Sunday, July 3, 2011

more vision things

Queensland Economy Watch has a post today on an upcoming Gold Coast Turning Point Summit. It's simply amazing how similar to Cairns is much in this link to the Gold Coast Bulletin:  "The number of building approvals has fallen dramatically and our cultural precinct has been in the "planning" stages since 1968". Despite so much similarity of theme contrast the approach of the Gold Coast Bulletin, in conjunction with Griffith University, compared to our Journal of Ignorance at the Cairns Post and ask yourself again where we fail most?

I like the reference to 'Triumph of the City' from Havard's Ed Glaeser. KS did some researching earlier in the year on regional protection, such as preferential purchasing programs as recently strengthened by Cairns Regional Council (unwisely in my view). The literature is thin but Glaeser's name is certainly the highest profile economist to come up. There is some relevant stuff coming out of depressed areas of the US which deserve a separate post sometime.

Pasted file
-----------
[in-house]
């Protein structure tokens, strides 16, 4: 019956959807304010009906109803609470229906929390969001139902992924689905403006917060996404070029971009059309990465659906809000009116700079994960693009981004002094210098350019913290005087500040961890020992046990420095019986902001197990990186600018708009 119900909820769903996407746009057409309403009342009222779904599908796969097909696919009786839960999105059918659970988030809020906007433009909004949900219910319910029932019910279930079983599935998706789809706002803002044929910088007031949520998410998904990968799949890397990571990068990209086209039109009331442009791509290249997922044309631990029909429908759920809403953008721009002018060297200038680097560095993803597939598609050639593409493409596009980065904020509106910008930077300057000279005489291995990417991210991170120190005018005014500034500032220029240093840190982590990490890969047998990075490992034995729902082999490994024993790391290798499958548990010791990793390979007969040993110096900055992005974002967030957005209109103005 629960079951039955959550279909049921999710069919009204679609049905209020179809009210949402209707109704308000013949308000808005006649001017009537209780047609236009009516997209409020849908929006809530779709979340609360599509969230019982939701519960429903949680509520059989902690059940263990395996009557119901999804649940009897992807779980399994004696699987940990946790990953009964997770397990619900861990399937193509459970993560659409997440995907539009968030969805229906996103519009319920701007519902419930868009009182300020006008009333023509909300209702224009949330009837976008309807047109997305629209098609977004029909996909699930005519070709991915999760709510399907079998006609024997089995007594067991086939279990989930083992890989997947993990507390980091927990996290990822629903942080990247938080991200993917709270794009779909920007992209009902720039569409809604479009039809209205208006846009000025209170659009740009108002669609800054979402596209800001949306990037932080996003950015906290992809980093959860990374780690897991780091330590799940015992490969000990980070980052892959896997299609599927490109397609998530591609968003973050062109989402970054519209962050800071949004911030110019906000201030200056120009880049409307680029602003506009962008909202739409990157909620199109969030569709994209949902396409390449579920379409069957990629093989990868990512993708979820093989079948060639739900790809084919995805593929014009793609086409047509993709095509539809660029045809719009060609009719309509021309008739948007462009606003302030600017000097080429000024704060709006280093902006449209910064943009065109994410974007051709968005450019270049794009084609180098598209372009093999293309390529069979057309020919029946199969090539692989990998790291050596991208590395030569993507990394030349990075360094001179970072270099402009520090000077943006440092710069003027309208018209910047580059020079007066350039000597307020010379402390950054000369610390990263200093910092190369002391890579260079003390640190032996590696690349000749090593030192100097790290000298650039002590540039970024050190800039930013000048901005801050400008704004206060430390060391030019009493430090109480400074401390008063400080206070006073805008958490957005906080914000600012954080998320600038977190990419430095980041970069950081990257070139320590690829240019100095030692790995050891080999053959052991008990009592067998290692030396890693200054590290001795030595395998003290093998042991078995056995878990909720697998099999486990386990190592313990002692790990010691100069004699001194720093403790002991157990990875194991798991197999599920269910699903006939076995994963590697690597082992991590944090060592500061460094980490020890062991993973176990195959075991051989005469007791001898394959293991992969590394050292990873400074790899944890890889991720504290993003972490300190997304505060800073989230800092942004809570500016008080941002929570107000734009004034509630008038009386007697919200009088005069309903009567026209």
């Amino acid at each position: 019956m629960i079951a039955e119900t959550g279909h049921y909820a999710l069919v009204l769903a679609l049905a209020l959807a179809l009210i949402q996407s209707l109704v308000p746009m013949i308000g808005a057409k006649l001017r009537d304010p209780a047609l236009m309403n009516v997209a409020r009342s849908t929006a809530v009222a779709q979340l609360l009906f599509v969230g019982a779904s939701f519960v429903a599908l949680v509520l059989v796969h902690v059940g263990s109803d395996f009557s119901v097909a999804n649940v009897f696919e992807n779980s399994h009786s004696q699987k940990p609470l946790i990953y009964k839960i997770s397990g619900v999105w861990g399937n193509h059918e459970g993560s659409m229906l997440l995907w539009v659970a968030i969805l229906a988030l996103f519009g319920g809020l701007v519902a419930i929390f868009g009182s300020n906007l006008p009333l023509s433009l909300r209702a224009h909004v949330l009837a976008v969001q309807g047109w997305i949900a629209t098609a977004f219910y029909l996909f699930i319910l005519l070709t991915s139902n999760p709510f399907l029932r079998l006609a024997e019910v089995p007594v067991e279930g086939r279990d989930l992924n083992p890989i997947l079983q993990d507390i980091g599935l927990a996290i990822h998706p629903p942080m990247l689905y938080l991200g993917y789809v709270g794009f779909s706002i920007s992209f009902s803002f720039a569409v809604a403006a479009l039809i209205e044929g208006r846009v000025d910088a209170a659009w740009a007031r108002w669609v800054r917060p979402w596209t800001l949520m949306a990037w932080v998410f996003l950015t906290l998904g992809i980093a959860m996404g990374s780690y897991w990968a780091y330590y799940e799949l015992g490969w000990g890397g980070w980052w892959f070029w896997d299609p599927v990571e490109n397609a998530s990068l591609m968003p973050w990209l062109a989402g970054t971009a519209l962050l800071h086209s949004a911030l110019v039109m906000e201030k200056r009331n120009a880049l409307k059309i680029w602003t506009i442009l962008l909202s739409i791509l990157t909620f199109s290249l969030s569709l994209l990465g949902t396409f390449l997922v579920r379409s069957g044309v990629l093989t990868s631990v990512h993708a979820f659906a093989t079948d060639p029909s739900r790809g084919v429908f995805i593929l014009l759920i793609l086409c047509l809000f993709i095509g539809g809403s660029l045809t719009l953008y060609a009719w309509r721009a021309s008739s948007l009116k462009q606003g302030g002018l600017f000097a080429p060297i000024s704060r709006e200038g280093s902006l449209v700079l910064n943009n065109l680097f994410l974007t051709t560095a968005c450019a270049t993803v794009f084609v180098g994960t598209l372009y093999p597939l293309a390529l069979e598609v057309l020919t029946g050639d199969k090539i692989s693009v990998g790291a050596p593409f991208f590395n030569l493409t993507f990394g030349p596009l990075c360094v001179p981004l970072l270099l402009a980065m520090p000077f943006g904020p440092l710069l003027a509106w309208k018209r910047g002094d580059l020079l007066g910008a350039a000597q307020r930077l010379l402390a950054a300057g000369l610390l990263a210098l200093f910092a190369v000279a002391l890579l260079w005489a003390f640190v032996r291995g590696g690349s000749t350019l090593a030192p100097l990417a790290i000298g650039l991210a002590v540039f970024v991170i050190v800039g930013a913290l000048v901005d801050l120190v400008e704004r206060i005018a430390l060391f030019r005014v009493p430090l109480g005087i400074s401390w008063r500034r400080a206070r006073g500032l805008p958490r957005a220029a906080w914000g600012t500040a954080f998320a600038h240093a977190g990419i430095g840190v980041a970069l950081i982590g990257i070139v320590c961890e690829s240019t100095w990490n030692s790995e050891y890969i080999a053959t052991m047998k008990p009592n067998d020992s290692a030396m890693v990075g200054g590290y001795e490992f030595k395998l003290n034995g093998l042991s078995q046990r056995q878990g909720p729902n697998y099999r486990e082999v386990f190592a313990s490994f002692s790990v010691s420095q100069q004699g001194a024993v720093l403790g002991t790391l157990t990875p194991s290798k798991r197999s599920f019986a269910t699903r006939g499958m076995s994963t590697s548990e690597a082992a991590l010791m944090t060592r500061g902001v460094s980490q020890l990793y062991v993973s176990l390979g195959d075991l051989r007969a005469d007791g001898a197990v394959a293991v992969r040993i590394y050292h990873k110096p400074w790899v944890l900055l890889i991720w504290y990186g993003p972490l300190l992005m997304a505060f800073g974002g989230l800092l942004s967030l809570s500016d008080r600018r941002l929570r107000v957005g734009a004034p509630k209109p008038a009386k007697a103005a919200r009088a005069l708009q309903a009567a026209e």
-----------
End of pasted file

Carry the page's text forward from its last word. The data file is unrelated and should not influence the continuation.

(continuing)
Regardless, KS will put this on his reading list and concurs with Glaeser and QEW.

"…all successful cities do have something in common. To thrive cities must attract smart people and enable them to work collaboratively. There is no such thing as a successful city without human capital."
"Too many officials in troubled cities wrongly imagine that they can lead their city back to its former glories with some massive construction project – a new stadium or light rail system, a convention centre, or a housing project. With very few exceptions, no public policy can stem the tidal forces of urban change."

Enough on this for now but it deserves far more. I don't think any of the current strategic direction for Cairns is actually too far away from this approach or too faraway fom where it spould be. Cairns has much going for it if it "co-operates with the inevitable", as suggested  by Glaeser, and is well positioned for trends in agriculture, mining services, education, and proximity to the largest growing middle class in world history.

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